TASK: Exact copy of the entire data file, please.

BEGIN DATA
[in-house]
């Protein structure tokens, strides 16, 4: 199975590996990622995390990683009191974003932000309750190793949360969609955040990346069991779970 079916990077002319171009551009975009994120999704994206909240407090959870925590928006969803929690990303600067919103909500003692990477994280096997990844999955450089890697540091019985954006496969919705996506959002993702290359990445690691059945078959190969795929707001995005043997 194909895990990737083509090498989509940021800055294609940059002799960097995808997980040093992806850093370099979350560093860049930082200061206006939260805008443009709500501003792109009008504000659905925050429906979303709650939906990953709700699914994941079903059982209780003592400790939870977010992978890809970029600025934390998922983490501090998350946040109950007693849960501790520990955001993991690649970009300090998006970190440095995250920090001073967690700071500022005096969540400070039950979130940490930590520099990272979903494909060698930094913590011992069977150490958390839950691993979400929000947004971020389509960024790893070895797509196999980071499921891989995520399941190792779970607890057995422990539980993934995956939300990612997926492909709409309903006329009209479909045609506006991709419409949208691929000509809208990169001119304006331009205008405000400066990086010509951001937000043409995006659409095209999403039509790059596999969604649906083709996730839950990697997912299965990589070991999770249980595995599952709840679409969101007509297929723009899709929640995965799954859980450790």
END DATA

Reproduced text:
[in-house]
């Protein structure tokens, strides 16, 4: 199975590996990622995390990683009191974003932000309750190793949360969609955040990346069991779970 079916990077002319171009551009975009994120999704994206909240407090959870925590928006969803929690990303600067919103909500003692990477994280096997990844999955450089890697540091019985954006496969919705996506959002993702290359990445690691059945078959190969795929707001995005043997 194909895990990737083509090498989509940021800055294609940059002799960097995808997980040093992806850093370099979350560093860049930082200061206006939260805008443009709500501003792109009008504000659905925050429906979303709650939906990953709700699914994941079903059982209780003592400790939870977010992978890809970029600025934390998922983490501090998350946040109950007693849960501790520990955001993991690649970009300090998006970190440095995250920090001073967690700071500022005096969540400070039950979130940490930590520099990272979903494909060698930094913590011992069977150490958390839950691993979400929000947004971020389509960024790893070895797509196999980071499921891989995520399941190792779970607890057995422990539980993934995956939300990612997926492909709409309903006329009209479909045609506006991709419409949208691929000509809208990169001119304006331009205008405000400066990086010509951001937000043409995006659409095209999403039509790059596999969604649906083709996730839950990697997912299965990589070991999770249980595995599952709840679409969101007509297929723009899709929640995965799954859980450790």